Pet tax

Hey there, I am Phoebe. Thanks for having me. It’s not every day that I get to share my side of the story – usually, it’s all wag this, fetch that.

First off, let me introduce myself. I’ve been partnering with Ella Braeme since early 2018. She calls me her companion, but let’s be real – I’m the CCO (Chief Canine Officer). My job? Overseeing Ella’s health by

  • Leading her on essential daily walks (a dog’s gotta do what a dog’s gotta do)
  • Conducting regular well-being sniffs and tail wags
  • Providing top-notch emotional support (and the occasional drool)
  • Ensuring she shares the cheese (she’s allergic, but bless her, sometimes she forgets)
  • Offering to clean her ear canals. Well, she’s still opposed to me doing that, but I swear my tongue would be just the right tool for it. If only she’d let me.

1) So, your human writes books. Are they (a) full of praise and hyped up lies about dogs; or (b) do they contain interesting stories?
If A, interview is over. If B, you may continue.

Whaaat? They are full of honest praise of dogs – straight from the heart. Those are the most interesting stories anyhow, aren’t they?

2) If writers are supposed to be so smart, why does your writer have a dog instead of a cat when it’s common knowledge cats are better? Does that mean your writer isn’t very smart?

She finds my treat jar every time. In the dog world, that’s Einstein-level genius.

3) So why did your human end up a writer instead of an animal sanctuary owner or something like that?

I’m a one-dog show; no other dogs allowed. Except my dimwit brother from across the street. He’s annoying but kinda cute. Still, I could live without his treat-stealing antics.

4) Does being a writer mean your human is home all day and easy to access? What is her day like?

Before Ella, I was with someone else – big mistake. They left me alone! Said it was important to go working. Outrageous!

Now, I’m either cozied up at home with Ella or tagging along on her adventures. Except for grocery shopping. She could use a CCO there too, but does she listen? Humans…

5) As a dog, you’re probably not devious or fascinating, but on the off chance you do have feline traits, what are your techniques for distracting your human during crucial writing moments?

Oh, it’s all about brute force. That heated floor mat under her desk? Mine. I give her the ol’ foot nudge, and bam, it’s Phoebe time. And the puppy eyes – works every time. My brother once tried peeing in Ella’s bed for attention. That did not go well.

6) What indignities and neglect have you suffered because of your human’s writing career (besides the absence of a cat to properly rule the house)?

Sometimes, she gets lost in her writing, thanks to some muse. Never seen her, but if I do, she’ll have a stern talking to from yours truly.

7) We’ve established your human doesn’t write stories full of hyped up lies about dogs. Tell me about the felines in your human’s fiction. How often do they appear and how big a part do they play?

Sadly, Ella’s books are mostly about humans. Why, I’ll never know. Even worse, she likes cats. I mean – why? There’s this book with TWO of them. I guess that’s why it’s no good, and she doesn’t even charge for it. People can read it for free: It’s about a cat owner who has a second job as a police officer. Just the cats got lucky, and he is on sick leave because of his legs. He’s at home all day long – for many weeks. Some pets have all the luck. And there is that woman who comes to see him every day. She brings groceries and such. They fall in love, which is something that happens in all of Ella’s books. With different people, but still.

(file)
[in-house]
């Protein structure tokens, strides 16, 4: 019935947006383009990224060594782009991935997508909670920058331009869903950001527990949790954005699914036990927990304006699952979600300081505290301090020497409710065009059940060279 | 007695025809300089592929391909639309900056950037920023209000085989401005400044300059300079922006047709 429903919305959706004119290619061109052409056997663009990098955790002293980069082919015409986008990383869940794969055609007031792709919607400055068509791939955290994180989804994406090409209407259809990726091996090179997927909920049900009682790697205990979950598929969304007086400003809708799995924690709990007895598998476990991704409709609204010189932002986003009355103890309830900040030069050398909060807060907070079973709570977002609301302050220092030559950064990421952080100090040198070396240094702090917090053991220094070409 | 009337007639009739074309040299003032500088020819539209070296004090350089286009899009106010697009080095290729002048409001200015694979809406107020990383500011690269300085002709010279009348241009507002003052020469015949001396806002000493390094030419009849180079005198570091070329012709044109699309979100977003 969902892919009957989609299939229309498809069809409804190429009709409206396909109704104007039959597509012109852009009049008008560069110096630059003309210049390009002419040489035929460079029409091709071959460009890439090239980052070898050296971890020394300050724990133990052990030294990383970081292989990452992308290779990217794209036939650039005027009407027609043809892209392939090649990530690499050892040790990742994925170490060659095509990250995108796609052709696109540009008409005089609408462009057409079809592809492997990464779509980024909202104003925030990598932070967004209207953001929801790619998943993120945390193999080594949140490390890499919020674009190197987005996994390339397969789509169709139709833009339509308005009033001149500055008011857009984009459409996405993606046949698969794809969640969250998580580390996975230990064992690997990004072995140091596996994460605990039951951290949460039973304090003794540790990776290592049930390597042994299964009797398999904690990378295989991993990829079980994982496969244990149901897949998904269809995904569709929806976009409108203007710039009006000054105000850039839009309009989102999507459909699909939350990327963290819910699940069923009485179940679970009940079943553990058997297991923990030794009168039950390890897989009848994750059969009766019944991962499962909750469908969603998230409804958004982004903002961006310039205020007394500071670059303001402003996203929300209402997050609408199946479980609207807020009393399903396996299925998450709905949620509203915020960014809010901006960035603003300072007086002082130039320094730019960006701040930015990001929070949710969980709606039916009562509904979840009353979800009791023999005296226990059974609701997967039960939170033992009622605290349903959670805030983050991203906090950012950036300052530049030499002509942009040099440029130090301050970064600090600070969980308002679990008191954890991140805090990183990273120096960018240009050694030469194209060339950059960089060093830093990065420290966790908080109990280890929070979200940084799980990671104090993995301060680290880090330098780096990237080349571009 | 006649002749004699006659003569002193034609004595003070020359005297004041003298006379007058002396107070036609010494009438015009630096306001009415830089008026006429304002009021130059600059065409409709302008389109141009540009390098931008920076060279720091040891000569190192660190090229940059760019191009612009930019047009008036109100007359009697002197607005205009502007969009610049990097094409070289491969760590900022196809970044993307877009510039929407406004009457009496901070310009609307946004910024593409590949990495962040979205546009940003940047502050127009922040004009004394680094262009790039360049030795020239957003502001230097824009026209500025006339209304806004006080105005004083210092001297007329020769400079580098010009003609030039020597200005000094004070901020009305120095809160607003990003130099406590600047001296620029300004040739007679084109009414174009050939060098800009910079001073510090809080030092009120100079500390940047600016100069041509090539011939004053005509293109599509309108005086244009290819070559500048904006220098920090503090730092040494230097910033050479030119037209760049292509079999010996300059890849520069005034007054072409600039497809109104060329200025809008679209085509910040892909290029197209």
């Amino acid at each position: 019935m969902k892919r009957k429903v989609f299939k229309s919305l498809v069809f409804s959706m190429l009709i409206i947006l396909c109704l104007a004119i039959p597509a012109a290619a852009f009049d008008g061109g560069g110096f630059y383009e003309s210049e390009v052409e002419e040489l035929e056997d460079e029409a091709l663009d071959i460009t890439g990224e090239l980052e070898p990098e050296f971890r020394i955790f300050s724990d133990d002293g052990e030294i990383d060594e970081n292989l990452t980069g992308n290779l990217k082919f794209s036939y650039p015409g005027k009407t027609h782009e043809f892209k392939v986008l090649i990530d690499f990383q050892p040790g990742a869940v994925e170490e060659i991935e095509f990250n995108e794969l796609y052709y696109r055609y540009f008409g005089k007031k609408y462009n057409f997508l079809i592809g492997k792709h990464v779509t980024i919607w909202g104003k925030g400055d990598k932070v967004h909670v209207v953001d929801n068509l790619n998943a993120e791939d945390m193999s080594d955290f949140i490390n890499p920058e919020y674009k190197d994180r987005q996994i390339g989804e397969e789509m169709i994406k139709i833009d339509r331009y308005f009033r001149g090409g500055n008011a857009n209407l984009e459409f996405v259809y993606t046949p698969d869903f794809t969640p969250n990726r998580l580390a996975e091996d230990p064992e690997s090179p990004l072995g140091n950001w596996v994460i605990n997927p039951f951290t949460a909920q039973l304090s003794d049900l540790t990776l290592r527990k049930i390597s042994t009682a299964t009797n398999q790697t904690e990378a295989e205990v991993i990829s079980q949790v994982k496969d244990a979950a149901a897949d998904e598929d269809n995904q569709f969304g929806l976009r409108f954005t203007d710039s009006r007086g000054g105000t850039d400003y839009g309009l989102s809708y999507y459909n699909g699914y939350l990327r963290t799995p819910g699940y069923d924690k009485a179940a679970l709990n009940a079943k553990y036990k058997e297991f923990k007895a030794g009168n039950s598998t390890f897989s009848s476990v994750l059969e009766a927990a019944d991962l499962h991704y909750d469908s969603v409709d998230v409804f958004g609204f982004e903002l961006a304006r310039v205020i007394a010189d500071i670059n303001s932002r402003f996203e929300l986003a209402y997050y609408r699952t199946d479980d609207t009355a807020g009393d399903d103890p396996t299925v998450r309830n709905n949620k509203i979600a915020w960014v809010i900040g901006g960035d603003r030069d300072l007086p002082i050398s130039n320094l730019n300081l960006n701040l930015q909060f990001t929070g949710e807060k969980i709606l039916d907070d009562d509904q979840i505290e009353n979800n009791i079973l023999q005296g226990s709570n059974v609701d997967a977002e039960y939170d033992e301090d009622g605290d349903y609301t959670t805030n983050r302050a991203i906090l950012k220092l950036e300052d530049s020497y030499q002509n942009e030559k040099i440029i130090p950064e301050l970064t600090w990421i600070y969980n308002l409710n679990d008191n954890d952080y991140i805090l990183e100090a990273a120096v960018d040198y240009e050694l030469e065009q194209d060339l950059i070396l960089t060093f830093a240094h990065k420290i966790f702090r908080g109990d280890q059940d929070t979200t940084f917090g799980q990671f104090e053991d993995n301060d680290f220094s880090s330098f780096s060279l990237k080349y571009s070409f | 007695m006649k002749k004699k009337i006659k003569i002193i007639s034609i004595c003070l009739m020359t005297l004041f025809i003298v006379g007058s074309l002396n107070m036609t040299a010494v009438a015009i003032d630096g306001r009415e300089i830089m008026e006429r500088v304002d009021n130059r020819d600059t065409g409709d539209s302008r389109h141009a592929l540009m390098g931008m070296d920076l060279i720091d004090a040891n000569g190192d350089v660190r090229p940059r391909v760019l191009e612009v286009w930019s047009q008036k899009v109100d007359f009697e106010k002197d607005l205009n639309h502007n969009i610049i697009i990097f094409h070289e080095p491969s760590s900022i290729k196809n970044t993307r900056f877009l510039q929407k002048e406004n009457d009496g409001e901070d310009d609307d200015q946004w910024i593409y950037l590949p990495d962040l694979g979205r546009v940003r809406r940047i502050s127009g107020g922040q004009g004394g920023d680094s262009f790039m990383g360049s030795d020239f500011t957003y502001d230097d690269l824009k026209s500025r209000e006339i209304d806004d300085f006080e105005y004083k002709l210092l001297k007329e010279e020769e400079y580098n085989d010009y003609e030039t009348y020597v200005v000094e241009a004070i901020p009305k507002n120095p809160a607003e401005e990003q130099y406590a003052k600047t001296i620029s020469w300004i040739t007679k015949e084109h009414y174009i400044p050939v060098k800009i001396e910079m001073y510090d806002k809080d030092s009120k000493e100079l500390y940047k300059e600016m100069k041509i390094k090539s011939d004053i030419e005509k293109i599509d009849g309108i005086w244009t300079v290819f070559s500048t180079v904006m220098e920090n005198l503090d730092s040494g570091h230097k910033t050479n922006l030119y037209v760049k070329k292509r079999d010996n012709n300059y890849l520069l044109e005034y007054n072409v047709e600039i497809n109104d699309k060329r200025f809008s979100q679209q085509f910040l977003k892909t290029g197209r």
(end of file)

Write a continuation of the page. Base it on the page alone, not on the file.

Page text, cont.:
8) Since you are a dog, I suppose you can tell us about the dogs in your human’s books, too, and why dogs show up in the books so often.

A story without a dog is like a bone without marrow – lacking. In the last book, there is a man who I thought was unfriendly, but then he saved a puppy from the cold, wrapped him in his very own shirt. That made the woman’s eyes pop out, and she fell in love. Humans are easy.

9) When your human gets together with other writers, do they spend half their time sniffing each other’s butts like dogs do?

One should think so, but nope. They hug and chat, totally ignoring their butts. Ella says, butt sniffing is rude, but how can it be other than polite to show interest in others?

10) What is your human’s next project (bonus points if you answer: getting a cat)?

The next book will be part of an anthology. That’s when many authors don’t have enough ideas to fill a book, so they get together and each writes a little bit until the book is full. In Ella’s story, there is an old Bernese mountain dog. Focus is on the humans, though. But then there is a dog trainer, and she’s great. She always has treats with her. And she falls in love with that mountain man, just he is a rock star. But he doesn’t want that dog trainer to find out. Apparently, rock stars are like cats and nobody likes them. Or something like that.

We will not get a cat. No way. But since you were so nice to let me talk to you, I’ll ask Ella to have some cats in the book after this one. She just finished the first chapter, and I bet there is room to squeeze a cat in. Cats aren’t as big as Bernese mountain dogs, after all. Thank God for that.


Ella always says I love anything beach. Don’t be fooled—that’s only half the truth. There is one thing I hate about beaches: the water. No, that’s not funny. At all.